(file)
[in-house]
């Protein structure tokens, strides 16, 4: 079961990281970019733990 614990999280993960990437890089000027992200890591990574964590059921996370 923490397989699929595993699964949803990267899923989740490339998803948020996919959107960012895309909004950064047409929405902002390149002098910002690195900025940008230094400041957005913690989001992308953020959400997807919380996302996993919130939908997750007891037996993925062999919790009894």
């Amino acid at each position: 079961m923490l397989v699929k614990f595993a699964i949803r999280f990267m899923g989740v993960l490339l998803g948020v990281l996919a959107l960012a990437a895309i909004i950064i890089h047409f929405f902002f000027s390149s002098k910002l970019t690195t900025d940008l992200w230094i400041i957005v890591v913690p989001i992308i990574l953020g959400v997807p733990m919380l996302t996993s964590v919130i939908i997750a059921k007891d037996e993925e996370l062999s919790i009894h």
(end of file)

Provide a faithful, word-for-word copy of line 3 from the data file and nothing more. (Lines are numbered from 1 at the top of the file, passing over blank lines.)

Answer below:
């Amino acid at each position: 079961m923490l397989v699929k614990f595993a699964i949803r999280f990267m899923g989740v993960l490339l998803g948020v990281l996919a959107l960012a990437a895309i909004i950064i890089h047409f929405f902002f000027s390149s002098k910002l970019t690195t900025d940008l992200w230094i400041i957005v890591v913690p989001i992308i990574l953020g959400v997807p733990m919380l996302t996993s964590v919130i939908i997750a059921k007891d037996e993925e996370l062999s919790i009894h």